It worked. Robyn's self-titled album and its follow-up, the three-part Body Talk series, made her a star in Europe and a cult favorite in the States. Music critic Sasha Geffen says in this new phase of her career, Robyn succeeds because she still has teen pop in her heart, even if she broke up with that part of the industry.
"It's important to see her as a teenager who survived," Geffen says. "She has kind of learned to carry the intensity of teenage emotion into perfectly adult pop songs ... which I think is incredible."
It's as if Robyn wants you to live in that space — to give you time to insert all of your emotions and stories and feelings into the seconds between the lines.
Patrik Berger, who co-wrote and produced the song with Robyn, told me the lyrics were the hardest part. The chords and the track and the melody came together pretty quickly, but every single word took its time.
"I think we spent, like, a couple of days on each line," Berger says. "I remember we were texting each other for, like, weeks on lines. I have a notebook [full] of lyrics that we scrapped."
The result is only around 130 words, with a simple, accessible story. A woman ends up at the same club as her ex. She sees him across the floor, dancing with someone new. She's hurt, but she keeps dancing, over a floor full of stiletto heels and broken bottles. Drum break. Repeat.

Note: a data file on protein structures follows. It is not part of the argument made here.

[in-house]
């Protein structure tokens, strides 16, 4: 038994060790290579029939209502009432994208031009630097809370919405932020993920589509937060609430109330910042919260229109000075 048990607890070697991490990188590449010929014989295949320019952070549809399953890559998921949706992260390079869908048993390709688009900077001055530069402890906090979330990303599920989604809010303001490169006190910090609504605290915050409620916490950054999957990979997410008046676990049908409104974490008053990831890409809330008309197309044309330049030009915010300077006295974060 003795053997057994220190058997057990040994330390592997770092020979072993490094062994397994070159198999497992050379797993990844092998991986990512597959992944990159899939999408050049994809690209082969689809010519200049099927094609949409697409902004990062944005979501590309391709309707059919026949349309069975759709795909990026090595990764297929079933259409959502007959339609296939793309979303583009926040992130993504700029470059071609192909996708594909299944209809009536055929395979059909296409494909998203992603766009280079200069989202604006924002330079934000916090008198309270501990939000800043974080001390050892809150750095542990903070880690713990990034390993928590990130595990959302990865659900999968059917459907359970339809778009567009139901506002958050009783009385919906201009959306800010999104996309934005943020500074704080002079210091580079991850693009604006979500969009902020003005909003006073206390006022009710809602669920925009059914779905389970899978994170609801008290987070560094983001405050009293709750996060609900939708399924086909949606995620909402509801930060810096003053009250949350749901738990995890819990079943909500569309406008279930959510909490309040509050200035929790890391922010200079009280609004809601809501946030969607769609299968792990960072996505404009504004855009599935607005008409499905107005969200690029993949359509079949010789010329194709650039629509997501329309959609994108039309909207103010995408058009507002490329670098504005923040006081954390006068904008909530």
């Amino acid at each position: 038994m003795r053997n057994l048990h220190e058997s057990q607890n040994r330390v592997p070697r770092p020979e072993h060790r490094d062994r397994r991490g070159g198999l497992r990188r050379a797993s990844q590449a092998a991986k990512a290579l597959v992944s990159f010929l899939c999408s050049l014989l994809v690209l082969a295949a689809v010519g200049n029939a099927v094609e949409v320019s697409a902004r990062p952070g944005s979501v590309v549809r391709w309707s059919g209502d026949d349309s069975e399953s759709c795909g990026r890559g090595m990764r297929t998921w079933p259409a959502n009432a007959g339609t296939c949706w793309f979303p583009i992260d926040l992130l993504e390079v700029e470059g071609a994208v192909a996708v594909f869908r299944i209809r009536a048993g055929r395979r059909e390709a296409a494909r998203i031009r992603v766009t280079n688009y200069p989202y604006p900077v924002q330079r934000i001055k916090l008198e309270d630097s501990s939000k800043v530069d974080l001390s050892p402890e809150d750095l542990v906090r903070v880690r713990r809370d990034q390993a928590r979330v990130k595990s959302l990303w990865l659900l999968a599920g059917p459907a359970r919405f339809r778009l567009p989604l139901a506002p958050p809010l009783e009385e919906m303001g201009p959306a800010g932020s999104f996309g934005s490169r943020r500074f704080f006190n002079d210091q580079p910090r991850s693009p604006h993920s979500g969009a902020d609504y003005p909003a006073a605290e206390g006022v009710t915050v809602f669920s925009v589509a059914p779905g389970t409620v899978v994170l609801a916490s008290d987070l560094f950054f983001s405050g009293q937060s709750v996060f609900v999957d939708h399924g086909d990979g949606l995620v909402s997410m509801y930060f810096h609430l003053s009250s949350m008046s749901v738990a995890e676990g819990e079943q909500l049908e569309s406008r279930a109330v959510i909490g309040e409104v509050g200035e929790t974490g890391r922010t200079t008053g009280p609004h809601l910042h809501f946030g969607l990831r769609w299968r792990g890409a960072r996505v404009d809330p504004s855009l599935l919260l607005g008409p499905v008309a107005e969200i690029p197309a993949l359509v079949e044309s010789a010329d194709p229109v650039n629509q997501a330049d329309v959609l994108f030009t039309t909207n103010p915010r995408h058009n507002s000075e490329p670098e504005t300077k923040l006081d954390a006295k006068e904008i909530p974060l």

Nate Sloan, a musicologist at the University of Southern California and host of the music podcast Switched On Pop, says the miracle of those lyrics is their sparseness. "[There's] like six seconds of silence between each line in the verse," Sloan says. "Which is not a lot of time in the abstract, but on a pop song, that's like eons."
It's as if Robyn wants you to live in that space — to give you time to insert all of your emotions and stories and feelings into the seconds between the lines. Berger says his favorite line is one that gets at an extremely teenage feeling:
Yeah, I know it's stupid
I just gotta see it for myself
"You're not being the smartest person on the planet," he says, unpacking the words. "You're not being the nicest, you're not being the best. You're just a loser — and that's fine."
Though "Dancing on My Own" was never a radio hit in the states (I've never heard it on the radio once), it has had a long shelf life. Lena Dunham and Allison Williams danced to it in an episode of HBO's Girls, pushing through their characters' mid-20s pain. Just this year, it ran under the credits of the Charlize Theron/Seth Rogen rom-com Long Shot and was a major plot point in the Elle Fanning pop fable Teen Spirit. In 2016, Britain's Got Talent contestant Calum Scott took his slowed-down acoustic cover to No. 2 in the U.K., a higher peak than that of Robyn's original recording.
But whenever the song has popped up in the close to 10 years since its release, the moral of its story has remained the same. Everything I've found in the months I've spent thinking about it, talking to people about it, working it into my bones, has shown that this song, all about being alone, has helped people find community and togetherness.